There was a day when a World Cup would have me climbing the walls with excitement months ahead of kick-off, particularly if Scotland had qualified.

I am old enough to remember when that happened with clockwork frequency. Now it’s just a nostalgic memory of the 70s, 80s and 90s, when life was a lot less complicated – and music was better too.

So here I am writing this and not sitting in front of the tube, clutching a tin of something cold, excitedly watching a game.

My love of football has waned recently but it’s not that. I just can’t get excited about the tournament because it was fated from the start.

Ironically, I wasn’t against it being awarded to Qatar, because I thought it was a good idea that the sport be brought to a part of the world where it wasn’t hugely popular, that way bringing the beautiful game to a new audience.

Everything that has happened since, however, has turned the screw. Firstly the appalling number of fatalities, estimated to be around 6,500, mainly among migrant workers during the building of the stadia.

Then there was the human rights record of the host nation and their stance against diversity, local people purporting to be fans of qualified nations, the will they/won’t they wear inclusivity armbands and the belated beer ban.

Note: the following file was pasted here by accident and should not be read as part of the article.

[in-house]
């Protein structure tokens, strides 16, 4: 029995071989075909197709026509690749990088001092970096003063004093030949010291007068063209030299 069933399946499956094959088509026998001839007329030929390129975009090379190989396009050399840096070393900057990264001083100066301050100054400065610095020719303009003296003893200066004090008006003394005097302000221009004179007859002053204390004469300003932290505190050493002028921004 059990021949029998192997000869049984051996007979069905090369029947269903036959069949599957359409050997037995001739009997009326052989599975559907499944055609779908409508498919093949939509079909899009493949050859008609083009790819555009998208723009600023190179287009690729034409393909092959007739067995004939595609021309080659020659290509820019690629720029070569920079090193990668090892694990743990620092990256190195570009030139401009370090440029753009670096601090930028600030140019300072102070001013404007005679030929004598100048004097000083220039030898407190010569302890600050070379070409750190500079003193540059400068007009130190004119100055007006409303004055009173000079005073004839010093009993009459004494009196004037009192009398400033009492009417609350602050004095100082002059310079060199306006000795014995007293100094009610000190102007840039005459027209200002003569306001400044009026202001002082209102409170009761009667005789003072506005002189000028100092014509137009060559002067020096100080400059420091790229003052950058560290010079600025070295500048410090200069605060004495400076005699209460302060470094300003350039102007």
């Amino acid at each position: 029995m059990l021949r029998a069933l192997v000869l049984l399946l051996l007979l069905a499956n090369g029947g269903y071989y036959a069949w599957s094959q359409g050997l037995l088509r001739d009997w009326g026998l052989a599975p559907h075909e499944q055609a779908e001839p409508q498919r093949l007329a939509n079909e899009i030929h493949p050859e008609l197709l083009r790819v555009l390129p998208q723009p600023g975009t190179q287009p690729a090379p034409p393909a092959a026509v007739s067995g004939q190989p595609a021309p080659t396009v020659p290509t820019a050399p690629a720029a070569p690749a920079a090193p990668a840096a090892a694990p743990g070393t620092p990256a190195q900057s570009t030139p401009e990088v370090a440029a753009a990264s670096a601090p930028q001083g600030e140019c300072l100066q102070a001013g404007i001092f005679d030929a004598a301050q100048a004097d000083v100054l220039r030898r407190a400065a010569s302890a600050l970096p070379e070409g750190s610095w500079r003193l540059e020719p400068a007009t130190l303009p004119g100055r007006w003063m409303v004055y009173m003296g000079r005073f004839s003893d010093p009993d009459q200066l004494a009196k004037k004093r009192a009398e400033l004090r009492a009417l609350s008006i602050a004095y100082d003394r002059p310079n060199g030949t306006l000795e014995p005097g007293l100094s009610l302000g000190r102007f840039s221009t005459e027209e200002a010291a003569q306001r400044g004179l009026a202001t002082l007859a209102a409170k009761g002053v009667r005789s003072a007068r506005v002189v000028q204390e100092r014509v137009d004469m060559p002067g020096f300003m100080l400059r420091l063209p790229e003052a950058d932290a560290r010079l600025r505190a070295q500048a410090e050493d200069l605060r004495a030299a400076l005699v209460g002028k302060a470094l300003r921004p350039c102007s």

All this fronted by the squeaky-clean, if rather unusual, strike partnership of Morgan Freeman and David Beckham. I don’t watch much TV, if any, so I will always find something better to do than watch this.

But perhaps I shouldn’t complain so vociferously about Qatar. In Argentina in 1978, a military junta, which came to power after a coup, used the tournament to garner international respect and domestic support – a tactic which ultimately led to the Falklands War. That the host nation won is still the source of bitter allegations of brown envelopes and bent referees.

The 2018 tournament went to Russia, a country which had a decade earlier invaded its neighbour Georgia and only four years previously annexed Crimea in Ukraine. It would mount a full-scale invasion just three years after France won the trophy in Moscow.

I’m not naïve enough to believe there is no crossover between sport and politics, nor heaven forfend, given where we live, sport and religion. I just can’t get enthusiastic about a World Cup where there is more controversy than corners and more division than dribbling.

It should be the ultimate celebration of football. Instead, the beautiful game has lost a lot of its shine.